The main problem in my view is that plain text and ciphered text using the same letters. Its just a somehow scrambled anagram.
    A B C D E F G H I J K L M N O P Q R S T U V W X Y Z
    1 1 1 2 8 – 2 2 4 – – – 2 4 6 – – 3 – 6 1 1 2 – 2 –

    Here is my try so far:
    Letters not used: EBIMTV

    If you have an idea about the message content, you will get it, im pretty sure.
    There is no S(!), no F, and only one A.
    It may be completly wrong, it’s just a guess.

    Außerdem ist mein Englisch nicht besonders gut 😉

    when will you show the plaintext?

    PS: in the diagram the letter under the 4 has to be O, not D.

    Kind regards!

  10. #10 Klaus Schmeh
    11. November 2018

    @Jonas Gerdel:
    >the letter under the 4 has to be O, not D.
    Sorry for the mistake.

    >Here is my try so far:
    I’m afraid, you’re on the wrong track. This doesn’t look like the correct solution.

  11. #11 Norbert
    19. Dezember 2018

    Maybe I am getting it wrong, but imho your example encryption does not comply with the rules: As can be seen in the picture of the cleartext example, the bottom face (which, in the picture, is the one with “3” on it) is filled with the letter sequence QRSTUVWX, but your starting point (the “Q”) apparently is not the upper left corner as defined by your scheme. Instead, “Q” is written on the upper right corner.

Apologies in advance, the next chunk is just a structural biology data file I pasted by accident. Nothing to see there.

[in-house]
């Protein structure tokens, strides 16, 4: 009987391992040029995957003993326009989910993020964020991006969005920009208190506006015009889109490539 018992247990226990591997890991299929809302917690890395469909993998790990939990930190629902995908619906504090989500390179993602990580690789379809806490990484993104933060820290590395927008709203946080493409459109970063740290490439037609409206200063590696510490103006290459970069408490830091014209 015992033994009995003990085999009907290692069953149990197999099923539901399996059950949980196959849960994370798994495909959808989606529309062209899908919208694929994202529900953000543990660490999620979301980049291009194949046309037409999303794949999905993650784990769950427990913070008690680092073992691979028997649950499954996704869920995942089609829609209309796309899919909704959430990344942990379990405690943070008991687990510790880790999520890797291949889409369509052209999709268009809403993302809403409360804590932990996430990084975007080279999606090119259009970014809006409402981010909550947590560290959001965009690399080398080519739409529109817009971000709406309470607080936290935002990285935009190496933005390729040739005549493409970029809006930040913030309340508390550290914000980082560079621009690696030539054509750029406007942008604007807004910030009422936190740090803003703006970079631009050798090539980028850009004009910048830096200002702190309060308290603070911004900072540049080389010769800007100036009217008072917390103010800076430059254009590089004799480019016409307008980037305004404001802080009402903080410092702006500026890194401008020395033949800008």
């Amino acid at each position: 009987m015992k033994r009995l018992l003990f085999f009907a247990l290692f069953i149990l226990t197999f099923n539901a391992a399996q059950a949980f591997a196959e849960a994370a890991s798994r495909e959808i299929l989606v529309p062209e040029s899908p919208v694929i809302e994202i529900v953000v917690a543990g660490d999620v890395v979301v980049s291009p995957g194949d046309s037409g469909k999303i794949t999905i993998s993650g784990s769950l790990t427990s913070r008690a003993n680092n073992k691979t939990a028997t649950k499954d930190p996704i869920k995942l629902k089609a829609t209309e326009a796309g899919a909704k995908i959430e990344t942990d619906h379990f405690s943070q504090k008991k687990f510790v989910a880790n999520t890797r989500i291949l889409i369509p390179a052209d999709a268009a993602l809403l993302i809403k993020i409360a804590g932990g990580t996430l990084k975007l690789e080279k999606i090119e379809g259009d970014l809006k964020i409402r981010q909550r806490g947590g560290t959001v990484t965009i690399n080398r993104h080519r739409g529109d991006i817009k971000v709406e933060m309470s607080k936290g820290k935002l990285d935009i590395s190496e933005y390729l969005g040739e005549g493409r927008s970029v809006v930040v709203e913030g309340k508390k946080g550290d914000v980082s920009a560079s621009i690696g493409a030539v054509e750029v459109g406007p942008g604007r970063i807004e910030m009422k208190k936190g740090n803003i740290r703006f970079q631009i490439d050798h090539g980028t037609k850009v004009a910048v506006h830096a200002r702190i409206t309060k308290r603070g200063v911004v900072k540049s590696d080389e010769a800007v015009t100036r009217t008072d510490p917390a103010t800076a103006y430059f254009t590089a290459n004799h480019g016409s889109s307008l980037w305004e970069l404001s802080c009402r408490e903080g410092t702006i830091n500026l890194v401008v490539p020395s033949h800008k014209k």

I “solved” the encrypted example cube by reversing the sequence MC90, LR270, RC180, ML90, BL270, and noticed that you used the following corners as starting points for the cleartext:

    front face: upper left
    right face: lower left
    back face: lower right
    left face: lower right
    top face: upper right
    bottom face: upper right

    So, only one face is filled correctly.

    Reading out the cleartext cube in the prescribed order yields:

    1ABCDEFGH KMPJ2OILN po5nmlkji hgfedc4ba vnqwt6xur V3QWTRXUS

    …which certainly is not what you meant to write on it.

    My question: Was the challenge plaintext written on the cube in compliance with the rules? This is crucial if we want to have any chance to solve it by means of programming.

  12. #12 Klaus Schmeh